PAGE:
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 From:  "Chris Buechler" <cbuechler at gmail dot com>
 To:  Sea <seaeric at gmail dot com>
 Cc:  m0n0wall at lists dot m0n0 dot ch
 Subject:  Re: [m0n0wall] PIX vs. Monowall
 Date:  Thu, 11 May 2006 14:47:47 -0400
On 5/10/06, Sea <seaeric at gmail dot com> wrote:
> I havea  PIX 506E and am looking at a monowall solution mainly because it
> looks a whole lot esier to configure.  Has anyone seen any comparisons to
> the Cisco PIX vs. Monowall?

This has come up several times in the past, but things in the PIX
world have changed dramatically since then with the release of 7.0.
But, things with the 506E haven't changed since it doesn't, and almost
certainly never will, support PIX OS 7.

I've been using PIX's since 5.x, about 5 years now.  Longer than I've
been using m0n0wall.  I work with about as many PIX's as I do
m0n0walls (i.e. a number of both)

Comparing PIX OS 6.x to m0n0wall, the PIX doesn't have many
advantages.  Especially on the 506 hardware.  m0n0wall is cheaper by
far, and easier to configure.  The PIX has application layer gateways
for services like FTP, H.323, etc. that are NAT broken.  m0n0wall has
one for FTP, but none of the remaining protocols.  That doesn't matter
in the majority of environments, as the remainder of those protocols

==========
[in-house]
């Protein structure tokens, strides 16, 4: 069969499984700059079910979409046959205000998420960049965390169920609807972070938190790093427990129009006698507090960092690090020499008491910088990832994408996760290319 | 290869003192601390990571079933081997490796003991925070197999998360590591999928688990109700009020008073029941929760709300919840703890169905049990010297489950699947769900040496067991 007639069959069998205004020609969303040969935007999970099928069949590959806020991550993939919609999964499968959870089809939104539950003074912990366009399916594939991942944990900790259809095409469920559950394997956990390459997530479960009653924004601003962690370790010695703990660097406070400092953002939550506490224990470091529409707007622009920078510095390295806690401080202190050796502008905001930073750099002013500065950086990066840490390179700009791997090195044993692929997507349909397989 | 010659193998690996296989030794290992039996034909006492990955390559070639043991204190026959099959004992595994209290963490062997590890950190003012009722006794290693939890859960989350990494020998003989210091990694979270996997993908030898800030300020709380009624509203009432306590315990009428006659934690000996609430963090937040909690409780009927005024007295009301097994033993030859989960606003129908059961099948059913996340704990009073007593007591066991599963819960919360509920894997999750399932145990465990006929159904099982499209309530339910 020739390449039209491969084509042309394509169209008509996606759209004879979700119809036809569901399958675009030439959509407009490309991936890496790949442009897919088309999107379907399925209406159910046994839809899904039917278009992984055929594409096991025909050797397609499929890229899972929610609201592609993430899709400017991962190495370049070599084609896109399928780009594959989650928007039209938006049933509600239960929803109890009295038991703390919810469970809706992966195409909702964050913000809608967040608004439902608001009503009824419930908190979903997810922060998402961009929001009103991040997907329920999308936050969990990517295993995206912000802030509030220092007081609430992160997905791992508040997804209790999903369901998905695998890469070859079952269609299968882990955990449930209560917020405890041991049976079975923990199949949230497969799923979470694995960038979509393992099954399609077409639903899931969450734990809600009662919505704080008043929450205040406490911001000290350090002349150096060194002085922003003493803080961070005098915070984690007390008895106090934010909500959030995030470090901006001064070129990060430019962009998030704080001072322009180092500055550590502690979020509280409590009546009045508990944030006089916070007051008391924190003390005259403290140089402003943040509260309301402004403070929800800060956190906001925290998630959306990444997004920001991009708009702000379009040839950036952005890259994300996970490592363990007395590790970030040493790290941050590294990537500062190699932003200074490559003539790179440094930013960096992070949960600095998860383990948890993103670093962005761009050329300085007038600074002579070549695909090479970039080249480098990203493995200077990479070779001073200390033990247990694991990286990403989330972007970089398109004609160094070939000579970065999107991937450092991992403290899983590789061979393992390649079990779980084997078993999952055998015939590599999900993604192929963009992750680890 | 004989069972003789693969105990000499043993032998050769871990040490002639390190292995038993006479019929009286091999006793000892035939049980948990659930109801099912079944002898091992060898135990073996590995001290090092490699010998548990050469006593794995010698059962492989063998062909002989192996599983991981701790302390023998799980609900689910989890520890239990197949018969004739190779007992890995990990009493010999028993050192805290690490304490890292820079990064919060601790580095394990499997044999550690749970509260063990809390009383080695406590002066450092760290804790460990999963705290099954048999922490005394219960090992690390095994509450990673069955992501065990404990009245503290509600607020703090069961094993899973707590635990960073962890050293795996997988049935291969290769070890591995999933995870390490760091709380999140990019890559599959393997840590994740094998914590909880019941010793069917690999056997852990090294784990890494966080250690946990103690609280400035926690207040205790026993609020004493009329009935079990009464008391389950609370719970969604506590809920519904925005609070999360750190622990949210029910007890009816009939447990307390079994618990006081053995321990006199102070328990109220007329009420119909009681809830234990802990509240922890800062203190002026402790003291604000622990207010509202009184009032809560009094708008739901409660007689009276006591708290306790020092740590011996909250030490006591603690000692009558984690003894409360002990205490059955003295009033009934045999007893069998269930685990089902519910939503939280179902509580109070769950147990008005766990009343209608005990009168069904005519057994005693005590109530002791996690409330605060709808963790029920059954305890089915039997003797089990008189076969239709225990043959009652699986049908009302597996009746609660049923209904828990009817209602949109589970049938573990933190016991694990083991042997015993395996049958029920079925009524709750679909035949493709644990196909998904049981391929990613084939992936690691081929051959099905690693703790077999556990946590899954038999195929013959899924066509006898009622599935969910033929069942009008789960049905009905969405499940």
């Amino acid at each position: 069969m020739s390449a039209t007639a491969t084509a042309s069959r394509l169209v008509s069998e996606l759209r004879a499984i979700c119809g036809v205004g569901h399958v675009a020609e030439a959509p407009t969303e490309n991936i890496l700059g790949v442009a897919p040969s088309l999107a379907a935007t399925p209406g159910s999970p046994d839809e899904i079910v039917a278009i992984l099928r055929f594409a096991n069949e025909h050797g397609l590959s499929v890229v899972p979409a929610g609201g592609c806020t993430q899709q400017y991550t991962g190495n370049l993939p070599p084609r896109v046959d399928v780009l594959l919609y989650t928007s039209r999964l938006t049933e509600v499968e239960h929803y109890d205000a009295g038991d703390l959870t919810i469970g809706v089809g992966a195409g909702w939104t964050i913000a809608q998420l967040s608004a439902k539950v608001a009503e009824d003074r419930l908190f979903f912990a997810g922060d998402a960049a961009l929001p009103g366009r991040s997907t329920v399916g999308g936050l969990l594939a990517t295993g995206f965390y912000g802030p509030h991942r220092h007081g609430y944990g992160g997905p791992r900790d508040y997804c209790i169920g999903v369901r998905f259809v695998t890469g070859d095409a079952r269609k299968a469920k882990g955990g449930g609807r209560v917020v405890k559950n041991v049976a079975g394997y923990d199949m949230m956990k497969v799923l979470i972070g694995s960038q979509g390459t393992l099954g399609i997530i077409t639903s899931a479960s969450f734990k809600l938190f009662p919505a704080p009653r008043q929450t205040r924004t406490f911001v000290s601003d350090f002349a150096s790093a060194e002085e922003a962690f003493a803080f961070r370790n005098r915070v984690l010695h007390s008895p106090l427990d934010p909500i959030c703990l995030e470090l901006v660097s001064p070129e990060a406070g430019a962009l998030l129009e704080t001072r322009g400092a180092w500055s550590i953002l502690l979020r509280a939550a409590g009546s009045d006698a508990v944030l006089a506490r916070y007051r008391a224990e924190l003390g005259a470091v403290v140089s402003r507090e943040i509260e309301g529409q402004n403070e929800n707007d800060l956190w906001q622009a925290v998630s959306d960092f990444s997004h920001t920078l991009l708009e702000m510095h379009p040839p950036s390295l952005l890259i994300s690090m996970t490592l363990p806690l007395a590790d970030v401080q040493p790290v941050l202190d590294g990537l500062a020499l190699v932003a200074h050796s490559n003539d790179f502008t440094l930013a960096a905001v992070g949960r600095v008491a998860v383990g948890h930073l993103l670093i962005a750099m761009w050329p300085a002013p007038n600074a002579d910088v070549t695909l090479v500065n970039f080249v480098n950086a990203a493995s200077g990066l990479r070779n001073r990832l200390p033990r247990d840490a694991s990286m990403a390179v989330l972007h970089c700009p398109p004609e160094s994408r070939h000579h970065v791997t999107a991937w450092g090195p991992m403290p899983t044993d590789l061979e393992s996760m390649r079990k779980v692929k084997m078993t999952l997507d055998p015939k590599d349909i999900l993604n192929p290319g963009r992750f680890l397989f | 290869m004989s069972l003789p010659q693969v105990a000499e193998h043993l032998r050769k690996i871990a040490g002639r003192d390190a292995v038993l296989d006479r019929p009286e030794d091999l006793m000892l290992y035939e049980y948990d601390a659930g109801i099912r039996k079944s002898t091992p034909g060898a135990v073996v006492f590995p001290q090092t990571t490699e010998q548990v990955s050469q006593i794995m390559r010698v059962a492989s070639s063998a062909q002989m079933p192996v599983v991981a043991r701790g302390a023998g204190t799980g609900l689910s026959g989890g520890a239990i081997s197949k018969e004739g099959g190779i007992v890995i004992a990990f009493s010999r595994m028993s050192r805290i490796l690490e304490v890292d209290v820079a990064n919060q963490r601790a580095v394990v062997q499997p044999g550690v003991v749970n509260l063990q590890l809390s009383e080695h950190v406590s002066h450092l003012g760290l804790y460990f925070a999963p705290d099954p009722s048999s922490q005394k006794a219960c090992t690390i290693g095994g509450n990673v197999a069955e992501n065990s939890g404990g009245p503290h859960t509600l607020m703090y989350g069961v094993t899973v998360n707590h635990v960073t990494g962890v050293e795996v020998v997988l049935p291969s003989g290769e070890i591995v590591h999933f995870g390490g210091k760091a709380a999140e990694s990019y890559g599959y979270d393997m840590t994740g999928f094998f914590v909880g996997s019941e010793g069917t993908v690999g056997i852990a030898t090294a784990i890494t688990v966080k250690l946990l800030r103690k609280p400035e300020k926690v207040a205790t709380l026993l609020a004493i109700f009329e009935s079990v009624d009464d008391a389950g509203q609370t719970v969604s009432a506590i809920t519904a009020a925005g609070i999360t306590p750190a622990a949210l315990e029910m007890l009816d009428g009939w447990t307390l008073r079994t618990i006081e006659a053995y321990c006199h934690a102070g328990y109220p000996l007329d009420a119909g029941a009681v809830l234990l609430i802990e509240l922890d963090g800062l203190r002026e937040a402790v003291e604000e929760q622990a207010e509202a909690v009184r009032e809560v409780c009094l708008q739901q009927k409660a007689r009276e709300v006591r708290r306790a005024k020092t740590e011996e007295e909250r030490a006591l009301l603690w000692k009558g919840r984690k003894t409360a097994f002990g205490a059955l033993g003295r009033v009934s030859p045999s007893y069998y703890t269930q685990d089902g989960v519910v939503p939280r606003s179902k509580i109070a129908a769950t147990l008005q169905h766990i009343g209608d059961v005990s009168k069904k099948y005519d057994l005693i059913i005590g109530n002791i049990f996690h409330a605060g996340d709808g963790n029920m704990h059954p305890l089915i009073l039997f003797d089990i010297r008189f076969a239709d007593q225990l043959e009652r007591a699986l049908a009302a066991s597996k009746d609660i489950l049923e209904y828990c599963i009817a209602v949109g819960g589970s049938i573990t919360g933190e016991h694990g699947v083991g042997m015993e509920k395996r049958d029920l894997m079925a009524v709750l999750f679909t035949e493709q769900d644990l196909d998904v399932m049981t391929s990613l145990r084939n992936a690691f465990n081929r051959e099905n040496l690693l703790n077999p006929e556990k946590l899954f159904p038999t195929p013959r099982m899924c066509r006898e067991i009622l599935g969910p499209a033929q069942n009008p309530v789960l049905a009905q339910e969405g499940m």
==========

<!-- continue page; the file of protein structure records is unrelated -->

are rarely used.

I run failover PIX's at work, with a half dozen perimeter networks.
There are several reasons I wouldn't switch from PIX OS 7.x to
m0n0wall in that situation, but if we're just talking PIX 6.x, the
only thing would be the failover.  Failure isn't an option, and buying
two PIX's and the SmartNet contracts to cover them is a whole lot
cheaper than any down time.  Most organizations don't have this kind
of mission critical traffic crossing their firewall though, so
downtime for software upgrades and the potential for hardware failure
isn't a big deal.

Oh, the remote access VPN on the PIX blows away what m0n0wall has to
offer today as well.

I'll leave it at that.  Remote access VPN would be the biggest concern
of mine if I were considering m0n0wall vs. PIX for a small company
where the Internet connection isn't mission critical (i.e. a brief
outage won't cost you a huge amount of money).